One person drives their car to work. Another takes the train. While a third walks. These choices may be individual preferences. But they’re also subject to other factors – like proximity to work or the train station, the price of gas, the cost of parking, and much, much more.
Minimum wage effects across heterogeneous markets – Hiroko Okudaira, Miho Takizawa, Kenta Yamanouchi
Studies often find an aggregated near-zero employment effect when increasing the minimum wage. But the effects might vary if local employers in different regions have different market power. The column examines increases in the minimum wage in Japan and finds a more pronounced negative employment effect in local labour markets where employers had less control over wages.
The Failure of the Welfare State: The Case of Argentina and Brazil – Jean Vilbert
The idea of a “third way” in economic policy has fascinated politicians, scholars, artists, and the voters around the world. Surfing this wave, the welfare state has spread quickly in recent decades.
Some even say that Nordic countries are the definitive evidence that it is possible to deliver a prosperous and egalitarian society through state intervention, mixing free markets with high taxes in order to get high living standards and a smaller inequality gap. But is the matter really settled?
Well, much of Latin America tells another story; a sad story where the welfare state leads to a perennially weak economy (with seemingly endless cycles of recessions and stagflation) and keeps many living in poverty.
Helicopter money as a policy option – Lucrezia Reichlin, Adair Turner, Michael Woodford
With persistently weak economic conditions becoming the norm in Europe, economists are considering increasingly unconventional policy options. One tool that has yet to be taken out of storage is ‘helicopter money’, i.e. the overt monetary financing of government deficits. This column recounts a policy debate on helicopter money that was held at LBS in April 2013 among three of the world’s leading monetary economists.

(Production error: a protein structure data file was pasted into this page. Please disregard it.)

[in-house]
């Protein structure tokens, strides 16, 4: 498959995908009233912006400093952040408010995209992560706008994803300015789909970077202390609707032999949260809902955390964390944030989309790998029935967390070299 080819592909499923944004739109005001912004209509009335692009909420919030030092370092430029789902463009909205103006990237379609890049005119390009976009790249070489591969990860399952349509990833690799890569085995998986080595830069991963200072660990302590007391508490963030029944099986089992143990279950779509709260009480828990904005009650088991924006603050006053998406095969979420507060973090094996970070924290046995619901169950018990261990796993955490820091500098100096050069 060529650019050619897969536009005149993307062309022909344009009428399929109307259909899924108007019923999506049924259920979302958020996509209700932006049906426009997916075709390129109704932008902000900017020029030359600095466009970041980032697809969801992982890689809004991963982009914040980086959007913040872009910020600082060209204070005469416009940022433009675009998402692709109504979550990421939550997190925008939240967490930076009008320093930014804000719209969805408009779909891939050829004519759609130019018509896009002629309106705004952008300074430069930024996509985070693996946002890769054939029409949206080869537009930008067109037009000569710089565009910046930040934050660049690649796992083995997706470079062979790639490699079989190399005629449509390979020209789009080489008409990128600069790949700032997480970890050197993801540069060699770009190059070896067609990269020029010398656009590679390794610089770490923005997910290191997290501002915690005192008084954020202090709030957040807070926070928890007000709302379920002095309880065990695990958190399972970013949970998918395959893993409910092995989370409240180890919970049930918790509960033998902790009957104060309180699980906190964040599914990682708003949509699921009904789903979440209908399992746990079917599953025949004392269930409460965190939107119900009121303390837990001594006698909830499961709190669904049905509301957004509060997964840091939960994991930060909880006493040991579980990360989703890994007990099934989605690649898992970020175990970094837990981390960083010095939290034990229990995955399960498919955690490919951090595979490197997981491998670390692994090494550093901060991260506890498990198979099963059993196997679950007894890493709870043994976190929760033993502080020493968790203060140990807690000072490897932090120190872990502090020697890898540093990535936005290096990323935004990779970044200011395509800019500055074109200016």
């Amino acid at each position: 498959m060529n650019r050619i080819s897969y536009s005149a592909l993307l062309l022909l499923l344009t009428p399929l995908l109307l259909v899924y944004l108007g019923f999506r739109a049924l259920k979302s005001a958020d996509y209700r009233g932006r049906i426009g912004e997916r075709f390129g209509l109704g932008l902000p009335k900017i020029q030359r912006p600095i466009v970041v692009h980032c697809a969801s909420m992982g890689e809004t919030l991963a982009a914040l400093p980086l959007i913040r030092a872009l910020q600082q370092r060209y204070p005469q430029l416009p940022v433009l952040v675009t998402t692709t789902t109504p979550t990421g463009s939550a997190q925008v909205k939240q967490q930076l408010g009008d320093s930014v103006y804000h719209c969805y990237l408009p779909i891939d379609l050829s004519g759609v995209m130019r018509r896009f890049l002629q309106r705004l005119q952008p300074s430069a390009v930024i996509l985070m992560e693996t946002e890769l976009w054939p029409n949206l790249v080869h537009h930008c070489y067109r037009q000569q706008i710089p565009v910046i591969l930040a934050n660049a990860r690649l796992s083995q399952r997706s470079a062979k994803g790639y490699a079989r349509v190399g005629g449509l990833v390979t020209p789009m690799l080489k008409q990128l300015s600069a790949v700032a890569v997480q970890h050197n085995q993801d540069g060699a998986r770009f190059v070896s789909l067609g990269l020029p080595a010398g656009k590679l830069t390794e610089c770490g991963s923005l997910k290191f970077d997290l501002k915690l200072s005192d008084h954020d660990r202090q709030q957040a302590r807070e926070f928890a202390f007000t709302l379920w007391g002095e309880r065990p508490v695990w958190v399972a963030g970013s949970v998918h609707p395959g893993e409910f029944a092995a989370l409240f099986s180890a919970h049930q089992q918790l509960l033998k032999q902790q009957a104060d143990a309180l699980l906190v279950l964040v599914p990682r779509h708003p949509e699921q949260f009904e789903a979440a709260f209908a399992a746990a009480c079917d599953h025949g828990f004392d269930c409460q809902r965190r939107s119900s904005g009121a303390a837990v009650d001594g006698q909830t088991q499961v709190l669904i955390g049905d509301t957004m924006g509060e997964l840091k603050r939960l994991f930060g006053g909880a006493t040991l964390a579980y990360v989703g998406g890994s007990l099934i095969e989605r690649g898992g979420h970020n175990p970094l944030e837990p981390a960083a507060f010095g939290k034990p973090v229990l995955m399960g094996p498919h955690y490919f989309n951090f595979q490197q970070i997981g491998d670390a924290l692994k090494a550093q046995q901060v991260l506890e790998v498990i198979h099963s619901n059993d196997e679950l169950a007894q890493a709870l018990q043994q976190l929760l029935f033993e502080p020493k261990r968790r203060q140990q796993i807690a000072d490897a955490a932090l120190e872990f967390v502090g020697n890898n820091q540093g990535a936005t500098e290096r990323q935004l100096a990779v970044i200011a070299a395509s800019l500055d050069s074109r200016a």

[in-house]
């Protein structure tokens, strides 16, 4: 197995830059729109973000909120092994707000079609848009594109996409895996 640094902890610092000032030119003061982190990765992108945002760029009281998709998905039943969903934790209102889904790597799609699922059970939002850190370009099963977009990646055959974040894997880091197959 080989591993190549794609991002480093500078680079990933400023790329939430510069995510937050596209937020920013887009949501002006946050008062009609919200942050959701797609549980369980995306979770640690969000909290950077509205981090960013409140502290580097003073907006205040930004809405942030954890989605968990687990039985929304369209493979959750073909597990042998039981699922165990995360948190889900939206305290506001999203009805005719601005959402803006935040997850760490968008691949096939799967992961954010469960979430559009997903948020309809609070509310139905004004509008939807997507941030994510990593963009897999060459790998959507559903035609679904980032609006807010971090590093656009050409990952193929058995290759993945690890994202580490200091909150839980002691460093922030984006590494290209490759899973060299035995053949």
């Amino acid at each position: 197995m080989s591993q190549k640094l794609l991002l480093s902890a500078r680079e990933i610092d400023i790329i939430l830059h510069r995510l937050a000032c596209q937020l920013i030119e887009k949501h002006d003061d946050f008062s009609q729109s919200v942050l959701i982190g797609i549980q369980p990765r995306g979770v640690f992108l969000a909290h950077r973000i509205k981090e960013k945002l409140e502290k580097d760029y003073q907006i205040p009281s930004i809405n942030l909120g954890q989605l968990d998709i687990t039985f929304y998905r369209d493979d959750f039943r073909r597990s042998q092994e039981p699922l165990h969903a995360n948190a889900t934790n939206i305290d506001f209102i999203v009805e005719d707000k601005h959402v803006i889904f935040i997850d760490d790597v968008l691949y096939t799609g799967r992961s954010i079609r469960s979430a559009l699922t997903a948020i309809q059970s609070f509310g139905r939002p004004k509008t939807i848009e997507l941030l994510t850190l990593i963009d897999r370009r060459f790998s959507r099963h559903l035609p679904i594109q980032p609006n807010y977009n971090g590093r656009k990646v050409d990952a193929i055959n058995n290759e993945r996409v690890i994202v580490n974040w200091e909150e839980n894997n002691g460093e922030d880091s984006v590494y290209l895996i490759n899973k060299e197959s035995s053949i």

***The September Airline Massacre in Europe – MC01
And these are still the good times, with growing passenger traffic.
Today, Adria Airways, three years after being privatized.
On September 24, Slovenia’s Adria Airways, which has long been dogged by insolvency worries, “temporarily” suspended all operations as it is “intensively searching” for new capital from unidentified “potential investors.” On September 20, two planes had been grounded after the airline defaulted on the lease contract.
The Slovenian government privatized the airline by selling it to German PE firm 4K Invest in 2016. Since then, the company sold all its planes and has been operating with leased planes. In February 2019, ownership changed to STBE, which had previously bought the airline’s brand name. The Slovenian government said that it would not bail out the airline as it would violate EU rules on state aid.
The Average American’s Income Is Unchanged In 30 Years… While The “1%” Have Soared – Tyler Durden
According to the latest Census Bureau figures released this month, real American incomes remained essentially flat in 2018 after three straight years of growth. Median household income was $63,179 in 2018, an uptick of 0.9% that census officials said isn’t statistically significant from the prior year based on figures adjusted for inflation.
The new figures showed that the number of full-time, year-round workers increased by 2.3 million. When looked at by race and ethnicity, median household incomes in America were essentially flat in 2018 for all groups except Asians, who saw theirs rise 4.6% from the previous year in real dollars.
The good news is that while income were flat, the poverty rate in 2018 decline modestly to 11.8%, a decrease of a half percentage point from 2017, marking the fourth consecutive annual decline in the national poverty rate. It was the first time the official poverty rate fell significantly below its level at the start of the recession in 2007.
The Ethics of Externalities – Predrag Rajsic
Some theorists claim that externalities are probably the most legitimate reason for state intervention in human interactions. The ethical case for intervention is that it can presumably increase overall economic efficiency. This article demonstrates that, even if one accepts this ethical principle, the usual choice of externality-generating actions that are believed to justify state intervention is purely arbitrary.
In fact, according to the definition of actions with external effects, any human action in a multi-individual society would qualify for regulation under the banner of improving economic efficiency (i.e., internalizing externalities). However, the nature of human existence renders this internalization impossible. Thus, we end up with a paradoxical situation where every action inevitably fails the ethical criterion we have put in front of ourselves.